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.......... If one wishes to work with electricity and wiring on the DC system of one's boat, knowing X-sectional area of the conductors used is far from BS. It is the basis of wire sizing and current capacity...............
The crossectional area of a conductor is important and something that's discussed in classrooms and textbooks, but in real life, we either follow the manufacturer's installation instructions as to wire or cable size or we use tables based on wire or cable size and allowable voltage drop.

In real life, I've never seen a tech strip a conductor and then use callipers and a calculator to determine the current carrying capacity.
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Old 11-13-2012, 08:37 PM   #28
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Ford Lehman manual for the 120 specifies locked rotor draw of 1070 A, running draw of 650 A.
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Old 11-14-2012, 06:26 AM   #29
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In real life, I've never seen a tech strip a conductor and then use callipers and a calculator to determine the current carrying capacity.
Now why is that not a surprise? I bet there is a lot of real life stuff you have never seen a marine technician do.

Since you seem to be more interested in trolling for an argument than anything else, and don't appear to know about stuff like this, (not that that has stopped you from being insulting about it) one reason most folks don't need to measure the wire cross section is because the wire size printed on the sheath reflects that figure.

Now, read very very carefully ... since the OP probably knows the cross sectional area (you can call it wire size if it helps you) of his starter cable, he doesn't need a tech to strip it and measure it with calipers. He most likely does not know the cross sectional area of the shunt but he can determine that by measuring the width and thickness of the conductors and then compare that figure with the starter cable.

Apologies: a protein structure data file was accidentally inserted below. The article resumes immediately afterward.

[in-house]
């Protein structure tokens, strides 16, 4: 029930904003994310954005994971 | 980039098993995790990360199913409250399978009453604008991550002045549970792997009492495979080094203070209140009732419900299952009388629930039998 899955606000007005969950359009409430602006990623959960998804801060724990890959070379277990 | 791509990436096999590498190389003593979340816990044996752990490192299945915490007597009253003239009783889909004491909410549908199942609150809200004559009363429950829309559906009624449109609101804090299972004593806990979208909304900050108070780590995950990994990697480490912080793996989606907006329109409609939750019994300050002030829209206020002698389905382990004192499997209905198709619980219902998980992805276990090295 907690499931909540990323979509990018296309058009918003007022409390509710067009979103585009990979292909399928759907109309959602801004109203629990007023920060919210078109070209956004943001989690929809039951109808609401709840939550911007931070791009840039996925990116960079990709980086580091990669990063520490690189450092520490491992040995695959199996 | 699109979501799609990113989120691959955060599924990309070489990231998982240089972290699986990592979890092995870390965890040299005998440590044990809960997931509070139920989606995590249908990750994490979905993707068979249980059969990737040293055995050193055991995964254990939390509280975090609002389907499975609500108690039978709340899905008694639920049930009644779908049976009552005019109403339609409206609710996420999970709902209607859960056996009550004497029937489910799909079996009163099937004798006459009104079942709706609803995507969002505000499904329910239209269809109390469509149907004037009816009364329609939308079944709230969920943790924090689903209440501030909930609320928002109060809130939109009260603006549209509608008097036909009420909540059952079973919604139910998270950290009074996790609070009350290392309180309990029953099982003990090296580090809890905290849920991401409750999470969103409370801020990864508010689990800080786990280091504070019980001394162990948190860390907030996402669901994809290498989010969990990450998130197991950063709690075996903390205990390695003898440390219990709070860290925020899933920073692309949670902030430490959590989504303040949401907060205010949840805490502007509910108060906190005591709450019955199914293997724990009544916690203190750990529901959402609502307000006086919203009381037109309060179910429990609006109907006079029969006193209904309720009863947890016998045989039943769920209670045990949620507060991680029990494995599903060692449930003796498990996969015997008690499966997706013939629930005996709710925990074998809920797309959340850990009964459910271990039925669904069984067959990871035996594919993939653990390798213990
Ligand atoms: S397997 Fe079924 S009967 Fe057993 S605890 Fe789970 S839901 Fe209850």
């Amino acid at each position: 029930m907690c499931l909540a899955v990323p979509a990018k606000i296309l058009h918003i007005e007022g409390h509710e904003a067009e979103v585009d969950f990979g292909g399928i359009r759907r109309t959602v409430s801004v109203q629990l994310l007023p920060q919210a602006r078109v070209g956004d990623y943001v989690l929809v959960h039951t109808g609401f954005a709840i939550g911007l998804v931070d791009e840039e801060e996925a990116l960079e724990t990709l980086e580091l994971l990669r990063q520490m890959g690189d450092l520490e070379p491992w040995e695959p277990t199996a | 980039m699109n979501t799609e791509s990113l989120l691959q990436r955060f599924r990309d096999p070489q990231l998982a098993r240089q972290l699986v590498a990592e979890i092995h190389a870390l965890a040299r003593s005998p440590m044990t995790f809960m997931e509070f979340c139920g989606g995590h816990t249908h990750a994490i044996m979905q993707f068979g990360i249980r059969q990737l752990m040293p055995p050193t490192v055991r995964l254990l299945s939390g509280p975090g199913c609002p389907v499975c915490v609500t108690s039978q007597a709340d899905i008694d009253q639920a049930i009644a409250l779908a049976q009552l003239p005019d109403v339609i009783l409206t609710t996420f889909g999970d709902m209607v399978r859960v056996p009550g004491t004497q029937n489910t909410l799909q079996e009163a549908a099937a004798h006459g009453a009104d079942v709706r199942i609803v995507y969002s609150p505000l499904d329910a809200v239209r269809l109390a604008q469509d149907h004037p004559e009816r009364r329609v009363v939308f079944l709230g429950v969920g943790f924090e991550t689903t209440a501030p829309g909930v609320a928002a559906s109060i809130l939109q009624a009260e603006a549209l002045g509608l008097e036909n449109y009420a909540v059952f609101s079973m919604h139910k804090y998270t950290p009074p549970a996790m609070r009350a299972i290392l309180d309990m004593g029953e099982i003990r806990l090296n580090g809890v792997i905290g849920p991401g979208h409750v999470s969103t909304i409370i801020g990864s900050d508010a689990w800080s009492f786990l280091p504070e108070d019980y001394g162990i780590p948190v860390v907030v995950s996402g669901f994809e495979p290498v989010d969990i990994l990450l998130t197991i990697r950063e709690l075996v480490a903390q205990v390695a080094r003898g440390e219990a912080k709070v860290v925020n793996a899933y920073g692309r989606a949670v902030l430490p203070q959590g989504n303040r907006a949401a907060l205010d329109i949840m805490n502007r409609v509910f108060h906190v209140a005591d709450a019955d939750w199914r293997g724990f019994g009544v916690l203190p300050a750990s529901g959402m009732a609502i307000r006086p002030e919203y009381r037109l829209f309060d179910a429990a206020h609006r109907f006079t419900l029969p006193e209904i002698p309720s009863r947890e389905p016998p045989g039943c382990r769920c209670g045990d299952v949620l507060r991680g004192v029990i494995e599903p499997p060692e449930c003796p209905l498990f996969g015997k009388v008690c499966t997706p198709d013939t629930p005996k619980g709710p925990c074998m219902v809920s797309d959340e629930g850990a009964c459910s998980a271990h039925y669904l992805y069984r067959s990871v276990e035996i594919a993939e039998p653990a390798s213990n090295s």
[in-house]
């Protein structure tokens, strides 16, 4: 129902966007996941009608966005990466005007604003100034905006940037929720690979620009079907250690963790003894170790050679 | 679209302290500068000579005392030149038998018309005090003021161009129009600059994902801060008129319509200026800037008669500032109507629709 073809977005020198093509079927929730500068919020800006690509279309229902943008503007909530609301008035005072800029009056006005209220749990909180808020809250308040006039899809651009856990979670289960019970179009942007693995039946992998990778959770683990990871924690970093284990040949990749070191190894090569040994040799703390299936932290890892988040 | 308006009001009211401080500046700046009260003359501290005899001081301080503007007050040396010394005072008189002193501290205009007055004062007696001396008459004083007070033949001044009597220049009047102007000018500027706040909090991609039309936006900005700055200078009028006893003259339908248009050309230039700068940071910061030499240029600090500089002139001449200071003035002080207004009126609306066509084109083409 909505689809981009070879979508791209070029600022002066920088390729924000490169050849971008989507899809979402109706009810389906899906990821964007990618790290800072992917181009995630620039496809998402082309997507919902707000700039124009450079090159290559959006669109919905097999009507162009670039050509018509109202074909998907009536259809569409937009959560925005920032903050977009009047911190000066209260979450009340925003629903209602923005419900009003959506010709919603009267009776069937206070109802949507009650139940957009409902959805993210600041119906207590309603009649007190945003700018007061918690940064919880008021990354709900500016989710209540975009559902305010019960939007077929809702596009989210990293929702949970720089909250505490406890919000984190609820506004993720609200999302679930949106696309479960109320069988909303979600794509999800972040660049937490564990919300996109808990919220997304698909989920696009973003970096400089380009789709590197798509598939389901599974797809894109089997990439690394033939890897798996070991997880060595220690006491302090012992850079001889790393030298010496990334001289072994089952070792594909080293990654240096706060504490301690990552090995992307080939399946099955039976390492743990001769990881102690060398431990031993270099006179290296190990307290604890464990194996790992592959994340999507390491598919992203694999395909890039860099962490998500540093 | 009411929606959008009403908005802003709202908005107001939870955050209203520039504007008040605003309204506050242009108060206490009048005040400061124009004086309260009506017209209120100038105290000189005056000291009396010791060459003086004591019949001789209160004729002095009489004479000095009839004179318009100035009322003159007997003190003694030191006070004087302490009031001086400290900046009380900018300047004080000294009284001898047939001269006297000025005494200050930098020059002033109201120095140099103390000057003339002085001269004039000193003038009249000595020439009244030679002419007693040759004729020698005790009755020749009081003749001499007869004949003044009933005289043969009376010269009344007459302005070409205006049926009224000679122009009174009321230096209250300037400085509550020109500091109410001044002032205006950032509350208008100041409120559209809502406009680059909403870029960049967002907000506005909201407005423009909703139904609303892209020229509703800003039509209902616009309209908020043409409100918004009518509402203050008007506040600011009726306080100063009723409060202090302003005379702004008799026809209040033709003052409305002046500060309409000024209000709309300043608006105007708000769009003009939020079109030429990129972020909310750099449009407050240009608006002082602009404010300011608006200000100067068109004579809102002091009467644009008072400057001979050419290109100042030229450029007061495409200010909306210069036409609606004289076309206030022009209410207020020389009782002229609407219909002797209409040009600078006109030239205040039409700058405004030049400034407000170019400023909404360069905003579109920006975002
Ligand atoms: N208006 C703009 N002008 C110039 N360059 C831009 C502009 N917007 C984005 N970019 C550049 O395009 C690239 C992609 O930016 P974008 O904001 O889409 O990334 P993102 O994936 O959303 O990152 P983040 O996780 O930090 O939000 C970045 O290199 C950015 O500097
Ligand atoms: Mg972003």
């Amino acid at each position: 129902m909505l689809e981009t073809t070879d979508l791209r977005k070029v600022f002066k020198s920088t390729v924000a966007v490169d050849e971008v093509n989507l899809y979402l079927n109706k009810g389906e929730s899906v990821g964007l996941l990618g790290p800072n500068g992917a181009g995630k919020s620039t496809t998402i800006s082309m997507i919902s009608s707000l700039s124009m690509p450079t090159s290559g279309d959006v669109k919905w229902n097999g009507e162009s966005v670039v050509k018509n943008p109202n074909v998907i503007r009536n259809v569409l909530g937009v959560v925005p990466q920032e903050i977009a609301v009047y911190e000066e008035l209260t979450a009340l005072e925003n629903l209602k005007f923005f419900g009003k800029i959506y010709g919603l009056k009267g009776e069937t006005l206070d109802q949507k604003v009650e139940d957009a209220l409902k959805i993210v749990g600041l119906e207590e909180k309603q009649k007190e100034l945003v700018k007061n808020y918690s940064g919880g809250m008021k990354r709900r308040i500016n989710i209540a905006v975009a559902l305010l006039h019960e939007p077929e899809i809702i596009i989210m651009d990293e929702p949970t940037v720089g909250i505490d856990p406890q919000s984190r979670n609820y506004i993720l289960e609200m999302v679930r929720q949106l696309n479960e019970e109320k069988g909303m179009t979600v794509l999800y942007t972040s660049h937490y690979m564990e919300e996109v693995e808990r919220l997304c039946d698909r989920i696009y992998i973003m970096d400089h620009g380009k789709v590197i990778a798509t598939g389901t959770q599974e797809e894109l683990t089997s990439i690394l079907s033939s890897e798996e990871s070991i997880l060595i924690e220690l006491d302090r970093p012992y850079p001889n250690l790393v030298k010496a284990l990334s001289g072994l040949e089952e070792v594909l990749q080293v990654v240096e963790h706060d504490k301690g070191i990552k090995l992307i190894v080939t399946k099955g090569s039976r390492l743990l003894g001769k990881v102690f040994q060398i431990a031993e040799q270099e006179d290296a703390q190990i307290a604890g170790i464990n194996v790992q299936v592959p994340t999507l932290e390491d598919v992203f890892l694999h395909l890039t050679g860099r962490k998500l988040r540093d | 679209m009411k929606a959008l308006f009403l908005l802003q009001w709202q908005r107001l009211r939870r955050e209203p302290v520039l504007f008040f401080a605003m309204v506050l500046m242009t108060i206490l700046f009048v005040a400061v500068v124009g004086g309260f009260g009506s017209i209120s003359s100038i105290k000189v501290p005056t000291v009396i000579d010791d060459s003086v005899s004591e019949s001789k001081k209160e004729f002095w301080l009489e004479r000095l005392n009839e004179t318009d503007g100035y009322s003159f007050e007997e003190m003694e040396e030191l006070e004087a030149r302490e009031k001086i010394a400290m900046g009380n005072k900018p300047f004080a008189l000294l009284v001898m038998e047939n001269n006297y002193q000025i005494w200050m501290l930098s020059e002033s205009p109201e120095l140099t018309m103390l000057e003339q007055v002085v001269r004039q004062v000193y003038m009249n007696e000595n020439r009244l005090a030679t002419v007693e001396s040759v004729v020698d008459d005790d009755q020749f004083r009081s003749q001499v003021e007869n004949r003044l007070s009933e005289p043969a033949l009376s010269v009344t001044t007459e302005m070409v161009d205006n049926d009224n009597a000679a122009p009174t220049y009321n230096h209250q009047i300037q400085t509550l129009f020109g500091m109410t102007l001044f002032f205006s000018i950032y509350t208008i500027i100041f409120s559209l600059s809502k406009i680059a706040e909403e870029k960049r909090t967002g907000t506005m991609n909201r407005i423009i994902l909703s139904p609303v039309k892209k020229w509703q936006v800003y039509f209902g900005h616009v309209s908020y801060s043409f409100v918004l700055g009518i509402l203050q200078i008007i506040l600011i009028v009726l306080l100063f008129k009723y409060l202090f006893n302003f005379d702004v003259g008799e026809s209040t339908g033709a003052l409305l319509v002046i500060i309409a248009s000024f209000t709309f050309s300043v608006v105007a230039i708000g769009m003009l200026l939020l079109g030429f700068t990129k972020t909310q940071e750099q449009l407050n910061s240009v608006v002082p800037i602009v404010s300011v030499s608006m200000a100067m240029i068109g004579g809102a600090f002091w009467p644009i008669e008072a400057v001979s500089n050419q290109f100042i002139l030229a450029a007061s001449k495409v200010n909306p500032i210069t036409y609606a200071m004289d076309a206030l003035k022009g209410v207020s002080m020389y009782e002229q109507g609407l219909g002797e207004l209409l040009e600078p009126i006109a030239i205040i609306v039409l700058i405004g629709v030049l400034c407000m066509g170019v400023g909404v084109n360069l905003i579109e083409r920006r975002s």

If that is a bit much for you to take in all at once, ask someone to help interpret.

I see that another reader has also provided you with information you have never been exposed to in the form of the Lehman locked rotor current. Just in case you need more information or don't believe his post either, have a read through the link that follows and if you can read the charts (the figures might be a bit small print) you will learn a lot about the current draw, voltage, and rpm relationships in a starter motor.

Starter Motor
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Old 11-14-2012, 06:37 AM   #30
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"I want to be able to measure the total usage of the battery bank. "

Wit an engine in modest condition that starts in 2 to 45 seconds of cranking the juice used is to minor to worry about.

And not worth the danger of putting a fuse in the circuit. At high loads a shunt becomes a fuse.

A SOC meter for the HOUSE batt setrequires a shunt, is a good idea and probably should be the first up grade on a boat being upgraded from dock condo to cruiser.

This will have its own ground so the shunt would be matched to the highest loads.

Probably an air cond or water maker powered by an inverter.

If you wish to monitor the starter system , the Volt meter should be powered by the starter terminals.
Watch the voltage drop during cranking .
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Old 11-14-2012, 06:53 AM   #31
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The OP wrote "I want to be able to measure the total usage of the battery bank. " and went on to ask if there would be any problems.